It may not be on your radar yet, but September 2018 will be a significant landmark for Foothills Academy as we proudly enter our 40th year of operation. Our founders - Gordon Bullivant, Tom Aylesworth and the Mackasey family - have left us with an incredible legacy and we intend to mark this milestone anniversary by celebrating our growth and direction. Just as we did 40 years ago, we continue to strive to meet the needs of children, youth, and young adults, as well as their families, living with Learning Disabilities whether it is through the school program or through Community Services.

With our upcoming anniversary in mind, we have embarked on a project to revamp our website thanks to the generosity of an Anonymous Donor who believes in the work we are doing.  Through this revamped website, we will continue to share what we do at Foothills with the world while we ensure that we provide a functional website that serves the needs of current students, parents and staff, prospective members of Foothills Academy, as well as other stakeholders.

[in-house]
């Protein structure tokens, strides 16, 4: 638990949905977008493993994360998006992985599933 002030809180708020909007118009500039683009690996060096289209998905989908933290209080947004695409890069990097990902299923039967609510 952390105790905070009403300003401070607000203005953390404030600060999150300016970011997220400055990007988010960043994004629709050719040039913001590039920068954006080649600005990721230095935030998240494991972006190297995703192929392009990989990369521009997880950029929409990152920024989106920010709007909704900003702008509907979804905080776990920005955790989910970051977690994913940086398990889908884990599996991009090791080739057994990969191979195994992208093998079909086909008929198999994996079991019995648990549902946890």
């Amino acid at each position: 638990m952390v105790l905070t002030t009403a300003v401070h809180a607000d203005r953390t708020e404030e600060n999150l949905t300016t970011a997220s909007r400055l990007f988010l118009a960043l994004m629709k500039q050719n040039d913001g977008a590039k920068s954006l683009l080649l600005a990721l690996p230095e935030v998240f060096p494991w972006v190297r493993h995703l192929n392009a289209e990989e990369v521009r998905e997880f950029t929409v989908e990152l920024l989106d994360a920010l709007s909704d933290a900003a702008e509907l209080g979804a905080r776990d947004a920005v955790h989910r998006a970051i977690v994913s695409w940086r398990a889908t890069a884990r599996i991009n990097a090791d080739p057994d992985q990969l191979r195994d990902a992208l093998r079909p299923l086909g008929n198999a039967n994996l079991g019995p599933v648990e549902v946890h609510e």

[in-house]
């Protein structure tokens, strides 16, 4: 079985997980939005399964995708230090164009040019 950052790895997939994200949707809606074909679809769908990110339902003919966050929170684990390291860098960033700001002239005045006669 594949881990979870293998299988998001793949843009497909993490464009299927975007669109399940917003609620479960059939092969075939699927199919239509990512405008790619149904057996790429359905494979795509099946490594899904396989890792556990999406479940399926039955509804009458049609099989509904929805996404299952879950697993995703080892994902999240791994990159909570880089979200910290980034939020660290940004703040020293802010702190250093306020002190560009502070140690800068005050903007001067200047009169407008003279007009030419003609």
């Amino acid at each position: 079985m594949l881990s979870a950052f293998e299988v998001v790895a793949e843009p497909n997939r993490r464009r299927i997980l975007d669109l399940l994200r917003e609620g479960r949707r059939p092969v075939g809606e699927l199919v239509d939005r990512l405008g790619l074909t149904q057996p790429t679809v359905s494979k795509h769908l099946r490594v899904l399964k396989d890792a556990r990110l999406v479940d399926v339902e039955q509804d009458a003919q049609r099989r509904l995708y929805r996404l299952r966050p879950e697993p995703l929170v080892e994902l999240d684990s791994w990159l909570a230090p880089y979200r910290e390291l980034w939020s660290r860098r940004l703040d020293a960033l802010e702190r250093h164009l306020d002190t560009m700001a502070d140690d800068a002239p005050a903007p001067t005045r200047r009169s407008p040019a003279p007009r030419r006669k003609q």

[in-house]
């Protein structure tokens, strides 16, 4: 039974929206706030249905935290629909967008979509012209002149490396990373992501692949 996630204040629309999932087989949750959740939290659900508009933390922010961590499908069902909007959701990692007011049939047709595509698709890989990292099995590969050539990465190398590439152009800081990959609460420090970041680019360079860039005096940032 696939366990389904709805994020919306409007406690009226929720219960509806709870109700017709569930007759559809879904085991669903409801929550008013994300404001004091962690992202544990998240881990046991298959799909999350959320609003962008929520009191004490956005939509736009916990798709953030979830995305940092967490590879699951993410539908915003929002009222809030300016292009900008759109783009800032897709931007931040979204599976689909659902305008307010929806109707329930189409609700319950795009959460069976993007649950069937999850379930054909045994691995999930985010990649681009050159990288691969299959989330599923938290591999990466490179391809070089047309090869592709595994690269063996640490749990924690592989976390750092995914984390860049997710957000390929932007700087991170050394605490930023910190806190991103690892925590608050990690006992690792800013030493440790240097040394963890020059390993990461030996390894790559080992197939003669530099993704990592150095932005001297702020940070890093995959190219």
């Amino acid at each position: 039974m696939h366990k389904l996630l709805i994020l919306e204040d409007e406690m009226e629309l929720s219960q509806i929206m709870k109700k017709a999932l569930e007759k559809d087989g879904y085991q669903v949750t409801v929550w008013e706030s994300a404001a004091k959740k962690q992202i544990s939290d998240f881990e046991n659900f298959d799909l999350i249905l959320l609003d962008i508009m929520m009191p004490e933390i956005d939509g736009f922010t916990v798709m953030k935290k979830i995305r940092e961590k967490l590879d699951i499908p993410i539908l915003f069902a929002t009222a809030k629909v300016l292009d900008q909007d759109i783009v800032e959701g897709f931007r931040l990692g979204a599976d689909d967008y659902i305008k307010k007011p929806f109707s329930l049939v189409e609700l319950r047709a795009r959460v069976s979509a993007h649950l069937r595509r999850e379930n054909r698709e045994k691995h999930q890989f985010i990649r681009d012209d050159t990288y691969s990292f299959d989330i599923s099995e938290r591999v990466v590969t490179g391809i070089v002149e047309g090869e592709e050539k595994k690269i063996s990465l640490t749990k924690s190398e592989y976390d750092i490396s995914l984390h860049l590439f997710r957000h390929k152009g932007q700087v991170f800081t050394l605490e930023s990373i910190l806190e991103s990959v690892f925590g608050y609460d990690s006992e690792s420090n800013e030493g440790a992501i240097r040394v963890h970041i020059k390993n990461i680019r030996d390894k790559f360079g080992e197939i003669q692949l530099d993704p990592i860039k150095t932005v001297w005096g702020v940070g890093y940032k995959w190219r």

As a vital stakeholder in our community, we would like to ask for your feedback on what you would like to see in this revamped website. To do this, we have created a form that you can submit with your ideas. Let us know if you feel that there is something on the website that you would like to see or something that you would like to see changed or removed. We encourage you to think back to before you came to Foothills. Were there things that were not easy to find? Or, do you know about something that would be a great asset to the LD population if it was readily available on the website? Please know that any feedback you provide about the website will be very much appreciated and thoughtfully considered. Our feedback form will be open for responses until noon on March 23rd (start of Spring Break).